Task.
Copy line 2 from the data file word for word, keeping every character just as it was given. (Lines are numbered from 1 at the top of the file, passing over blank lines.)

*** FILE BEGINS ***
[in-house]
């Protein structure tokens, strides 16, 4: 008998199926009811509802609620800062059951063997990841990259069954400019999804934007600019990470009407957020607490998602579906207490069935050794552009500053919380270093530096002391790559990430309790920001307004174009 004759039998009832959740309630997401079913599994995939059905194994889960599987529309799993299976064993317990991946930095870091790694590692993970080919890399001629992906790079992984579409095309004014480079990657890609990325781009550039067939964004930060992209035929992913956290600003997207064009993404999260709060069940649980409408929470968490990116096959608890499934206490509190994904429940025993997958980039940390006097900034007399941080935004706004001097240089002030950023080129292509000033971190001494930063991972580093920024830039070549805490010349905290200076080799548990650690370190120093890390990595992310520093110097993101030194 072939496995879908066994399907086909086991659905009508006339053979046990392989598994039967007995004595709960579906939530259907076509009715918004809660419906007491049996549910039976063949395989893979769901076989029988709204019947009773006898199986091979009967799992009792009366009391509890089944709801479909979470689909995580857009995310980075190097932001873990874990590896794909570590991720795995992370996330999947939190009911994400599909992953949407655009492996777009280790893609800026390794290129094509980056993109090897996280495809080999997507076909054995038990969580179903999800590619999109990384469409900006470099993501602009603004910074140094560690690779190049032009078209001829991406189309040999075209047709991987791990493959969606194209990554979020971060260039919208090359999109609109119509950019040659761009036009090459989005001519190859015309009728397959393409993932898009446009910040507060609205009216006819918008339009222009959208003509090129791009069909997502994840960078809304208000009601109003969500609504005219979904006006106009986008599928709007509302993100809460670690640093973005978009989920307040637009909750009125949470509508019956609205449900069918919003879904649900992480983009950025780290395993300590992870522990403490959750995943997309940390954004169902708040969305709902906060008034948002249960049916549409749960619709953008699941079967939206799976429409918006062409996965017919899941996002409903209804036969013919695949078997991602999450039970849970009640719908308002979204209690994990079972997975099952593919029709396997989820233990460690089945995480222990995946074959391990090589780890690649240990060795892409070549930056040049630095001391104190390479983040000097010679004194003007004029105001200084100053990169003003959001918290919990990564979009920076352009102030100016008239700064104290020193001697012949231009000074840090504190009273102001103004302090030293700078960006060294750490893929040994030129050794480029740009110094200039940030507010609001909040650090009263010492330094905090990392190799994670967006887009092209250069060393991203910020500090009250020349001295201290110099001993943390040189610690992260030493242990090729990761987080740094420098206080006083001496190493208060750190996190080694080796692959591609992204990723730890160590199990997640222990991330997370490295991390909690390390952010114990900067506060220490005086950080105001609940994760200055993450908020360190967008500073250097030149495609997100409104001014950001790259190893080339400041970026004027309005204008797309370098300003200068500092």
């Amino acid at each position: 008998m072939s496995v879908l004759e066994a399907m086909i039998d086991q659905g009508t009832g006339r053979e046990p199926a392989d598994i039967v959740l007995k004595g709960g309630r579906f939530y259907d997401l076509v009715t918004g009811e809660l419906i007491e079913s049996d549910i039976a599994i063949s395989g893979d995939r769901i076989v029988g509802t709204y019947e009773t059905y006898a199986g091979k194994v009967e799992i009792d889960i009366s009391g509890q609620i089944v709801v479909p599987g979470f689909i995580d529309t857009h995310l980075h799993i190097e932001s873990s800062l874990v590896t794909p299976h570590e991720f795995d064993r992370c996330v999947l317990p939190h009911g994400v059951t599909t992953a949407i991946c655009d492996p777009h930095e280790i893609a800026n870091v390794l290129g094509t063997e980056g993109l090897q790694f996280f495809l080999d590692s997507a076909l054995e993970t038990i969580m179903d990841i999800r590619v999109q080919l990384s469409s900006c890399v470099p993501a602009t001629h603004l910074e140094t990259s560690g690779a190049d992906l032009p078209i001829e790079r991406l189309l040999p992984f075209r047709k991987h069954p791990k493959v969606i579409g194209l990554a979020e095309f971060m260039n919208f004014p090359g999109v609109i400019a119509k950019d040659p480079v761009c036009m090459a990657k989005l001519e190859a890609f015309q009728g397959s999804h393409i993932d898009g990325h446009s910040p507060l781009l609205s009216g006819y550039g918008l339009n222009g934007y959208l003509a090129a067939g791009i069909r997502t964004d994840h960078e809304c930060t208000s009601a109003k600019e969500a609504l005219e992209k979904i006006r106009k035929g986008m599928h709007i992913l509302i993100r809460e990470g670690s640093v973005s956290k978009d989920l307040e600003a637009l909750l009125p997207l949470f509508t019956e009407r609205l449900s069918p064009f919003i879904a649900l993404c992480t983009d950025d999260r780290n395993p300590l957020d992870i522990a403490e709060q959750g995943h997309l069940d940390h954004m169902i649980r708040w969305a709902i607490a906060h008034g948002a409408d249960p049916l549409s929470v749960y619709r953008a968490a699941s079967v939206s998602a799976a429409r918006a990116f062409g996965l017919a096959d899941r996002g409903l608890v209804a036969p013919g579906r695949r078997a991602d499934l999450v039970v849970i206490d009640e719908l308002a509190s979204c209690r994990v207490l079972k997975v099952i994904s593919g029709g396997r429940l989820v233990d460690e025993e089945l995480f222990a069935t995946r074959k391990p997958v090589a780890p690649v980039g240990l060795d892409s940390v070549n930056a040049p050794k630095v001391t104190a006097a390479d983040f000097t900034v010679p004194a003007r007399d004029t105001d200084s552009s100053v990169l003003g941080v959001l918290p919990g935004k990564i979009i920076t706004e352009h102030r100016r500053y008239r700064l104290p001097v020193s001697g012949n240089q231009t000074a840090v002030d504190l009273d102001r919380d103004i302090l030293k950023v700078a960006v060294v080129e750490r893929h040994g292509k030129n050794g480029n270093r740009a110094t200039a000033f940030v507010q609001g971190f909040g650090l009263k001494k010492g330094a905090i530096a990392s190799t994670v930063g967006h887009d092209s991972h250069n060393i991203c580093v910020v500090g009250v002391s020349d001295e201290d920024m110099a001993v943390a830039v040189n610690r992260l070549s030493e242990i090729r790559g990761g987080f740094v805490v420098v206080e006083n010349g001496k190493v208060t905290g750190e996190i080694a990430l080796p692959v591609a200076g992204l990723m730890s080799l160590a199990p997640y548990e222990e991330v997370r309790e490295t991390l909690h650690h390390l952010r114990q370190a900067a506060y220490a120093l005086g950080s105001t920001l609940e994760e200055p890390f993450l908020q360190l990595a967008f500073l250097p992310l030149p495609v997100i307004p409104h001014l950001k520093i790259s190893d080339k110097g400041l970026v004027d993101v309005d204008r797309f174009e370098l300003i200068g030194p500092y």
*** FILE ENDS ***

């Protein structure tokens, strides 16, 4: 008998199926009811509802609620800062059951063997990841990259069954400019999804934007600019990470009407957020607490998602579906207490069935050794552009500053919380270093530096002391790559990430309790920001307004174009 004759039998009832959740309630997401079913599994995939059905194994889960599987529309799993299976064993317990991946930095870091790694590692993970080919890399001629992906790079992984579409095309004014480079990657890609990325781009550039067939964004930060992209035929992913956290600003997207064009993404999260709060069940649980409408929470968490990116096959608890499934206490509190994904429940025993997958980039940390006097900034007399941080935004706004001097240089002030950023080129292509000033971190001494930063991972580093920024830039070549805490010349905290200076080799548990650690370190120093890390990595992310520093110097993101030194 072939496995879908066994399907086909086991659905009508006339053979046990392989598994039967007995004595709960579906939530259907076509009715918004809660419906007491049996549910039976063949395989893979769901076989029988709204019947009773006898199986091979009967799992009792009366009391509890089944709801479909979470689909995580857009995310980075190097932001873990874990590896794909570590991720795995992370996330999947939190009911994400599909992953949407655009492996777009280790893609800026390794290129094509980056993109090897996280495809080999997507076909054995038990969580179903999800590619999109990384469409900006470099993501602009603004910074140094560690690779190049032009078209001829991406189309040999075209047709991987791990493959969606194209990554979020971060260039919208090359999109609109119509950019040659761009036009090459989005001519190859015309009728397959393409993932898009446009910040507060609205009216006819918008339009222009959208003509090129791009069909997502994840960078809304208000009601109003969500609504005219979904006006106009986008599928709007509302993100809460670690640093973005978009989920307040637009909750009125949470509508019956609205449900069918919003879904649900992480983009950025780290395993300590992870522990403490959750995943997309940390954004169902708040969305709902906060008034948002249960049916549409749960619709953008699941079967939206799976429409918006062409996965017919899941996002409903209804036969013919695949078997991602999450039970849970009640719908308002979204209690994990079972997975099952593919029709396997989820233990460690089945995480222990995946074959391990090589780890690649240990060795892409070549930056040049630095001391104190390479983040000097010679004194003007004029105001200084100053990169003003959001918290919990990564979009920076352009102030100016008239700064104290020193001697012949231009000074840090504190009273102001103004302090030293700078960006060294750490893929040994030129050794480029740009110094200039940030507010609001909040650090009263010492330094905090990392190799994670967006887009092209250069060393991203910020500090009250020349001295201290110099001993943390040189610690992260030493242990090729990761987080740094420098206080006083001496190493208060750190996190080694080796692959591609992204990723730890160590199990997640222990991330997370490295991390909690390390952010114990900067506060220490005086950080105001609940994760200055993450908020360190967008500073250097030149495609997100409104001014950001790259190893080339400041970026004027309005204008797309370098300003200068500092």